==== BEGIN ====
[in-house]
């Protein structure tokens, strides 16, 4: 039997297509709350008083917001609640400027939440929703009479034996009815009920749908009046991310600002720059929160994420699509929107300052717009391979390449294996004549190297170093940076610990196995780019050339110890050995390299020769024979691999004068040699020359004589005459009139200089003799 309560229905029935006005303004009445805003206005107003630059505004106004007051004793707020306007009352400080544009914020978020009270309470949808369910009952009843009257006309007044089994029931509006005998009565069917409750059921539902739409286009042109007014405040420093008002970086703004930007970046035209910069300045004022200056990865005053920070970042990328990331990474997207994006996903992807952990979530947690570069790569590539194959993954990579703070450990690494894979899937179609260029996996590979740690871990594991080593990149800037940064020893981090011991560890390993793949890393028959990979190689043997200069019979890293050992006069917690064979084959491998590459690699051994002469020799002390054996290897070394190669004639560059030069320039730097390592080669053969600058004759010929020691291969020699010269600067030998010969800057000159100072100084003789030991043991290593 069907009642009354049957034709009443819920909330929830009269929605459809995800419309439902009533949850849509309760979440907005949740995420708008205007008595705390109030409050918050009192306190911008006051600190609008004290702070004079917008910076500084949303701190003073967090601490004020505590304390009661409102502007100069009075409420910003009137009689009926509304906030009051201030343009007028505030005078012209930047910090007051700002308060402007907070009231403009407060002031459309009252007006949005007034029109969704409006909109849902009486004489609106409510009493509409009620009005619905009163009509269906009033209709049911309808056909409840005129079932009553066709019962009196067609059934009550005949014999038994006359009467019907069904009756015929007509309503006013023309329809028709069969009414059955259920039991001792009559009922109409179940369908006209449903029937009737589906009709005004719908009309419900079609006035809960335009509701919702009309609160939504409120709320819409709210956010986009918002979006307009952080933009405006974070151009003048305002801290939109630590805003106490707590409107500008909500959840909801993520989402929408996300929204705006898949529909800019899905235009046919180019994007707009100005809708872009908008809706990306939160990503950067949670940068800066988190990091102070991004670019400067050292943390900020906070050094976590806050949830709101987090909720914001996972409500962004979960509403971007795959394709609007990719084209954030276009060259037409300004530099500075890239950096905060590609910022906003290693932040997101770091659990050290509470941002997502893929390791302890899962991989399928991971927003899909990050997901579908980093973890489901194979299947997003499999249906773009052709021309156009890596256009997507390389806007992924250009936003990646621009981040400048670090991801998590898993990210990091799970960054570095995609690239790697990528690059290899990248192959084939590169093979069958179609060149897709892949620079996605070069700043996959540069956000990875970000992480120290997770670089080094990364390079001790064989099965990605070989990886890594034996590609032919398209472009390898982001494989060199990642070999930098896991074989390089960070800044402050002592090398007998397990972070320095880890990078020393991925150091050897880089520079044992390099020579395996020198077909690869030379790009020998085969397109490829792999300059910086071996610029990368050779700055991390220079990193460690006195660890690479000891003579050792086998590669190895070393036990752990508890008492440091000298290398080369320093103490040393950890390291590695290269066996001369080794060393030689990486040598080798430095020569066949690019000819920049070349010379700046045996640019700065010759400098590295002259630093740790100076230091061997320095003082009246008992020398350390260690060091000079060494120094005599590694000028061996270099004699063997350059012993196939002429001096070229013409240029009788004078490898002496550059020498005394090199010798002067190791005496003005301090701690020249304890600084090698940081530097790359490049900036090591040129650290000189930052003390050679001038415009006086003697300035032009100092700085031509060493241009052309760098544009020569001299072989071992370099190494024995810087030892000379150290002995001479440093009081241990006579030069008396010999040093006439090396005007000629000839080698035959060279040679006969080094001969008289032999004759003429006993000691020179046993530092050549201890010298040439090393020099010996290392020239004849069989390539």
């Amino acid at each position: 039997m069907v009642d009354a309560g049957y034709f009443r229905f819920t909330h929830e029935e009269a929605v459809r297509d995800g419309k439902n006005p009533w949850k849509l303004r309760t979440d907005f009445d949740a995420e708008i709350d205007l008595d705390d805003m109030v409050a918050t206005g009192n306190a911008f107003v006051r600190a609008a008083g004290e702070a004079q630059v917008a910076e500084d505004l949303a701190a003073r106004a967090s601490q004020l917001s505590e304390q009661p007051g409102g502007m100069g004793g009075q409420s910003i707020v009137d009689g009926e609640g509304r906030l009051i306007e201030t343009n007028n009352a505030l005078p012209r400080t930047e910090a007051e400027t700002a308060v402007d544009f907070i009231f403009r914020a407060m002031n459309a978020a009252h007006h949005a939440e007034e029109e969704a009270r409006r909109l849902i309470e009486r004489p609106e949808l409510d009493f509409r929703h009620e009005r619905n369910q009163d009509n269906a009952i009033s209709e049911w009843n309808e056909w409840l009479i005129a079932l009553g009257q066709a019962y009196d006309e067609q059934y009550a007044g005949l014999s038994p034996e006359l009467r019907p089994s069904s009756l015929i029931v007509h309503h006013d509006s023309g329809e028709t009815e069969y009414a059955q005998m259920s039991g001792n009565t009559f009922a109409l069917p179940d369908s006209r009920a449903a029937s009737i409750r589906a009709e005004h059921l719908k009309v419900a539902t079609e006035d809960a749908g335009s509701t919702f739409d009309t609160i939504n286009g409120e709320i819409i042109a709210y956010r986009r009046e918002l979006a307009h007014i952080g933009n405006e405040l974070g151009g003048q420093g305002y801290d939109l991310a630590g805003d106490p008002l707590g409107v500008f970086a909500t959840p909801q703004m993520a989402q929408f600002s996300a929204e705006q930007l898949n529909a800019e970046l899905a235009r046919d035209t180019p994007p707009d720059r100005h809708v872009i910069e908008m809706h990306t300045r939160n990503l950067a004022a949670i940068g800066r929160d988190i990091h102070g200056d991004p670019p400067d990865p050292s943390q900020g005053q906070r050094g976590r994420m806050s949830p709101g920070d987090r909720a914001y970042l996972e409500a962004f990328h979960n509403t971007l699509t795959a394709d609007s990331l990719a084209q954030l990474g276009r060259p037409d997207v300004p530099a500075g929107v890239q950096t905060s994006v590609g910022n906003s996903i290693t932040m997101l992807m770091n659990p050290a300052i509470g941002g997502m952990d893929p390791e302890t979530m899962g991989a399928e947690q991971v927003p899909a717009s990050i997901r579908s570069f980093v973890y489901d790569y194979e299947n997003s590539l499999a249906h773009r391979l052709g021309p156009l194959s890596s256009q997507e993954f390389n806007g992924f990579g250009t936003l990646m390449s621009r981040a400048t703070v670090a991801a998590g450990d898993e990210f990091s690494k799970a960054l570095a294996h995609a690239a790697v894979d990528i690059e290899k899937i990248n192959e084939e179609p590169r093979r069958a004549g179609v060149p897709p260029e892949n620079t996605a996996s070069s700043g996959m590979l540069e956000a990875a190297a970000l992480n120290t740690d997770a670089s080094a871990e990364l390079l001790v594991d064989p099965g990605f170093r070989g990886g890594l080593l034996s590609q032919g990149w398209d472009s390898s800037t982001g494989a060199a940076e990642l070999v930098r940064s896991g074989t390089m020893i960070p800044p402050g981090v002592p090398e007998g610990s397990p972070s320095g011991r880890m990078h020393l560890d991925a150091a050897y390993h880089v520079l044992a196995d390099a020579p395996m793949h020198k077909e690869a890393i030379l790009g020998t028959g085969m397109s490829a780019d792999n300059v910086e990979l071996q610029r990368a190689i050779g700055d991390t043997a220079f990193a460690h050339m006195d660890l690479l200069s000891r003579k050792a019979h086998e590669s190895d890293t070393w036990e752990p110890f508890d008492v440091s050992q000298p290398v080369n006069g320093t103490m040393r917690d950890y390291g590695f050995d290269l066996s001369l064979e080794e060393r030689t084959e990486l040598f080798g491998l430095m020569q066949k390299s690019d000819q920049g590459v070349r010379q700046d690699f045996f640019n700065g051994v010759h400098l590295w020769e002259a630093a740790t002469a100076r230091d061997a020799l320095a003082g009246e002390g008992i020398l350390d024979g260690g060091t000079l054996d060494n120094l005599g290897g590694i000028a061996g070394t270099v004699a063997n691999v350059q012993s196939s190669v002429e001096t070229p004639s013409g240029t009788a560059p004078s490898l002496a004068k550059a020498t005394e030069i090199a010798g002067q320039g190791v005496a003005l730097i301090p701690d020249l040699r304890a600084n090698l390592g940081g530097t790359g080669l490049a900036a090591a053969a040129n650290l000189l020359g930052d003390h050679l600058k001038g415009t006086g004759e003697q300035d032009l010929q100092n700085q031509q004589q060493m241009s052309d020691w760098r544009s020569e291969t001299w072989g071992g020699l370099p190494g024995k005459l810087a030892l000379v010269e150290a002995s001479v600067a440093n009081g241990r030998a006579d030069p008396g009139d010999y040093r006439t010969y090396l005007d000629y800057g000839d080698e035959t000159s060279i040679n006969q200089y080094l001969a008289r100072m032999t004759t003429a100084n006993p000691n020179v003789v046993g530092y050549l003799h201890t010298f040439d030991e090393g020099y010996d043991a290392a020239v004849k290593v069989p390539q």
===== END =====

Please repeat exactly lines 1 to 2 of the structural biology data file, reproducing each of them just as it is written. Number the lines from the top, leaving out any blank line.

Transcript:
[in-house]
């Protein structure tokens, strides 16, 4: 039997297509709350008083917001609640400027939440929703009479034996009815009920749908009046991310600002720059929160994420699509929107300052717009391979390449294996004549190297170093940076610990196995780019050339110890050995390299020769024979691999004068040699020359004589005459009139200089003799 309560229905029935006005303004009445805003206005107003630059505004106004007051004793707020306007009352400080544009914020978020009270309470949808369910009952009843009257006309007044089994029931509006005998009565069917409750059921539902739409286009042109007014405040420093008002970086703004930007970046035209910069300045004022200056990865005053920070970042990328990331990474997207994006996903992807952990979530947690570069790569590539194959993954990579703070450990690494894979899937179609260029996996590979740690871990594991080593990149800037940064020893981090011991560890390993793949890393028959990979190689043997200069019979890293050992006069917690064979084959491998590459690699051994002469020799002390054996290897070394190669004639560059030069320039730097390592080669053969600058004759010929020691291969020699010269600067030998010969800057000159100072100084003789030991043991290593 069907009642009354049957034709009443819920909330929830009269929605459809995800419309439902009533949850849509309760979440907005949740995420708008205007008595705390109030409050918050009192306190911008006051600190609008004290702070004079917008910076500084949303701190003073967090601490004020505590304390009661409102502007100069009075409420910003009137009689009926509304906030009051201030343009007028505030005078012209930047910090007051700002308060402007907070009231403009407060002031459309009252007006949005007034029109969704409006909109849902009486004489609106409510009493509409009620009005619905009163009509269906009033209709049911309808056909409840005129079932009553066709019962009196067609059934009550005949014999038994006359009467019907069904009756015929007509309503006013023309329809028709069969009414059955259920039991001792009559009922109409179940369908006209449903029937009737589906009709005004719908009309419900079609006035809960335009509701919702009309609160939504409120709320819409709210956010986009918002979006307009952080933009405006974070151009003048305002801290939109630590805003106490707590409107500008909500959840909801993520989402929408996300929204705006898949529909800019899905235009046919180019994007707009100005809708872009908008809706990306939160990503950067949670940068800066988190990091102070991004670019400067050292943390900020906070050094976590806050949830709101987090909720914001996972409500962004979960509403971007795959394709609007990719084209954030276009060259037409300004530099500075890239950096905060590609910022906003290693932040997101770091659990050290509470941002997502893929390791302890899962991989399928991971927003899909990050997901579908980093973890489901194979299947997003499999249906773009052709021309156009890596256009997507390389806007992924250009936003990646621009981040400048670090991801998590898993990210990091799970960054570095995609690239790697990528690059290899990248192959084939590169093979069958179609060149897709892949620079996605070069700043996959540069956000990875970000992480120290997770670089080094990364390079001790064989099965990605070989990886890594034996590609032919398209472009390898982001494989060199990642070999930098896991074989390089960070800044402050002592090398007998397990972070320095880890990078020393991925150091050897880089520079044992390099020579395996020198077909690869030379790009020998085969397109490829792999300059910086071996610029990368050779700055991390220079990193460690006195660890690479000891003579050792086998590669190895070393036990752990508890008492440091000298290398080369320093103490040393950890390291590695290269066996001369080794060393030689990486040598080798430095020569066949690019000819920049070349010379700046045996640019700065010759400098590295002259630093740790100076230091061997320095003082009246008992020398350390260690060091000079060494120094005599590694000028061996270099004699063997350059012993196939002429001096070229013409240029009788004078490898002496550059020498005394090199010798002067190791005496003005301090701690020249304890600084090698940081530097790359490049900036090591040129650290000189930052003390050679001038415009006086003697300035032009100092700085031509060493241009052309760098544009020569001299072989071992370099190494024995810087030892000379150290002995001479440093009081241990006579030069008396010999040093006439090396005007000629000839080698035959060279040679006969080094001969008289032999004759003429006993000691020179046993530092050549201890010298040439090393020099010996290392020239004849069989390539």